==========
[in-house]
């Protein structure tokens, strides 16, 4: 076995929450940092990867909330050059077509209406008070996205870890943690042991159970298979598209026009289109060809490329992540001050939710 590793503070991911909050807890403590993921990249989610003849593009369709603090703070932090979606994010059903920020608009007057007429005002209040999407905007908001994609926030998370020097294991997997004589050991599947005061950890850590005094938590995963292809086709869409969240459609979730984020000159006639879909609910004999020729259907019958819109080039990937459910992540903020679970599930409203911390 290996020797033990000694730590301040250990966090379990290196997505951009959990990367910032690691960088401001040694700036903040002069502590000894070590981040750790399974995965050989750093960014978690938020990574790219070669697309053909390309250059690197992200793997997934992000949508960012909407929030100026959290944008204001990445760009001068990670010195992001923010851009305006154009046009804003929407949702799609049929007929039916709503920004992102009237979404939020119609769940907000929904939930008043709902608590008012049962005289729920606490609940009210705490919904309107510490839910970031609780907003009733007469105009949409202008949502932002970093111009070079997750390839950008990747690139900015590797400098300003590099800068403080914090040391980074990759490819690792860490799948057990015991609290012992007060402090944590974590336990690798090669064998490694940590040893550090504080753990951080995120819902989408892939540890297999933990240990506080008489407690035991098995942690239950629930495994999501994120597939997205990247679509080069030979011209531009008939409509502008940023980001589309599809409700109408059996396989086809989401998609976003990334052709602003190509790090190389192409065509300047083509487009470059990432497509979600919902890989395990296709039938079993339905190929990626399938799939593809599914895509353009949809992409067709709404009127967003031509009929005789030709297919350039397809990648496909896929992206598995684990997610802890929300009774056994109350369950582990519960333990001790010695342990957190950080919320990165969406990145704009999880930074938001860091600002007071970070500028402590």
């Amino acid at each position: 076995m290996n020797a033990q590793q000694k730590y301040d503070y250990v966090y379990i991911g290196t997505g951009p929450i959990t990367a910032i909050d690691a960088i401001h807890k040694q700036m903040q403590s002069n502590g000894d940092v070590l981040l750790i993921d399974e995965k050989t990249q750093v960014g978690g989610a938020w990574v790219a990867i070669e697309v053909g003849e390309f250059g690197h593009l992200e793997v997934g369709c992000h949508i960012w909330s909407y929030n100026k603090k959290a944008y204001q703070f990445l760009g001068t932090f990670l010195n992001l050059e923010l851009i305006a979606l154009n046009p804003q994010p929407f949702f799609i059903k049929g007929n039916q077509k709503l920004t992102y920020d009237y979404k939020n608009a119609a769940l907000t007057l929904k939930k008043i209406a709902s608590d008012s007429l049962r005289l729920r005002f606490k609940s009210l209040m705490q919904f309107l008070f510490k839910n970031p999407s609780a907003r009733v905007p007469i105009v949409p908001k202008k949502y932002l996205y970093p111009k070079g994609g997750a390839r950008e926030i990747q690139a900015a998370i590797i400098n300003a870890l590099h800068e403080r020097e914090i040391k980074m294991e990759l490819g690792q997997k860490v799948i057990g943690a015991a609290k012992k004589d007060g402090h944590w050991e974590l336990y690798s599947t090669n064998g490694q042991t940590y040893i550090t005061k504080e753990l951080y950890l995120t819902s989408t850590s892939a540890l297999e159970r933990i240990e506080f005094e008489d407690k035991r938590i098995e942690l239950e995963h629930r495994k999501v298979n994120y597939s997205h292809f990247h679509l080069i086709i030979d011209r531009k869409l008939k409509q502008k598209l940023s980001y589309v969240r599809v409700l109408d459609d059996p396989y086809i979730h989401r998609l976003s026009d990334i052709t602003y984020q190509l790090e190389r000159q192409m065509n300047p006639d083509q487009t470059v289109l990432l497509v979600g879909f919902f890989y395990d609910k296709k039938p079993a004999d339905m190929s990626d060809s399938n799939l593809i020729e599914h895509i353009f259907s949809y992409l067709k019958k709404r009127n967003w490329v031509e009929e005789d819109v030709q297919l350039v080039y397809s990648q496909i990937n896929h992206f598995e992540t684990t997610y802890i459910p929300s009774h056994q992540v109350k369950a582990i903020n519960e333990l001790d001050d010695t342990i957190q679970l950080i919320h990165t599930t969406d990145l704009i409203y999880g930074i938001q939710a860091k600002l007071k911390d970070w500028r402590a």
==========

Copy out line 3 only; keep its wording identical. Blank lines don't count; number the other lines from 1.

């Amino acid at each position: 076995m290996n020797a033990q590793q000694k730590y301040d503070y250990v966090y379990i991911g290196t997505g951009p929450i959990t990367a910032i909050d690691a960088i401001h807890k040694q700036m903040q403590s002069n502590g000894d940092v070590l981040l750790i993921d399974e995965k050989t990249q750093v960014g978690g989610a938020w990574v790219a990867i070669e697309v053909g003849e390309f250059g690197h593009l992200e793997v997934g369709c992000h949508i960012w909330s909407y929030n100026k603090k959290a944008y204001q703070f990445l760009g001068t932090f990670l010195n992001l050059e923010l851009i305006a979606l154009n046009p804003q994010p929407f949702f799609i059903k049929g007929n039916q077509k709503l920004t992102y920020d009237y979404k939020n608009a119609a769940l907000t007057l929904k939930k008043i209406a709902s608590d008012s007429l049962r005289l729920r005002f606490k609940s009210l209040m705490q919904f309107l008070f510490k839910n970031p999407s609780a907003r009733v905007p007469i105009v949409p908001k202008k949502y932002l996205y970093p111009k070079g994609g997750a390839r950008e926030i990747q690139a900015a998370i590797i400098n300003a870890l590099h800068e403080r020097e914090i040391k980074m294991e990759l490819g690792q997997k860490v799948i057990g943690a015991a609290k012992k004589d007060g402090h944590w050991e974590l336990y690798s599947t090669n064998g490694q042991t940590y040893i550090t005061k504080e753990l951080y950890l995120t819902s989408t850590s892939a540890l297999e159970r933990i240990e506080f005094e008489d407690k035991r938590i098995e942690l239950e995963h629930r495994k999501v298979n994120y597939s997205h292809f990247h679509l080069i086709i030979d011209r531009k869409l008939k409509q502008k598209l940023s980001y589309v969240r599809v409700l109408d459609d059996p396989y086809i979730h989401r998609l976003s026009d990334i052709t602003y984020q190509l790090e190389r000159q192409m065509n300047p006639d083509q487009t470059v289109l990432l497509v979600g879909f919902f890989y395990d609910k296709k039938p079993a004999d339905m190929s990626d060809s399938n799939l593809i020729e599914h895509i353009f259907s949809y992409l067709k019958k709404r009127n967003w490329v031509e009929e005789d819109v030709q297919l350039v080039y397809s990648q496909i990937n896929h992206f598995e992540t684990t997610y802890i459910p929300s009774h056994q992540v109350k369950a582990i903020n519960e333990l001790d001050d010695t342990i957190q679970l950080i919320h990165t599930t969406d990145l704009i409203y999880g930074i938001q939710a860091k600002l007071k911390d970070w500028r402590a």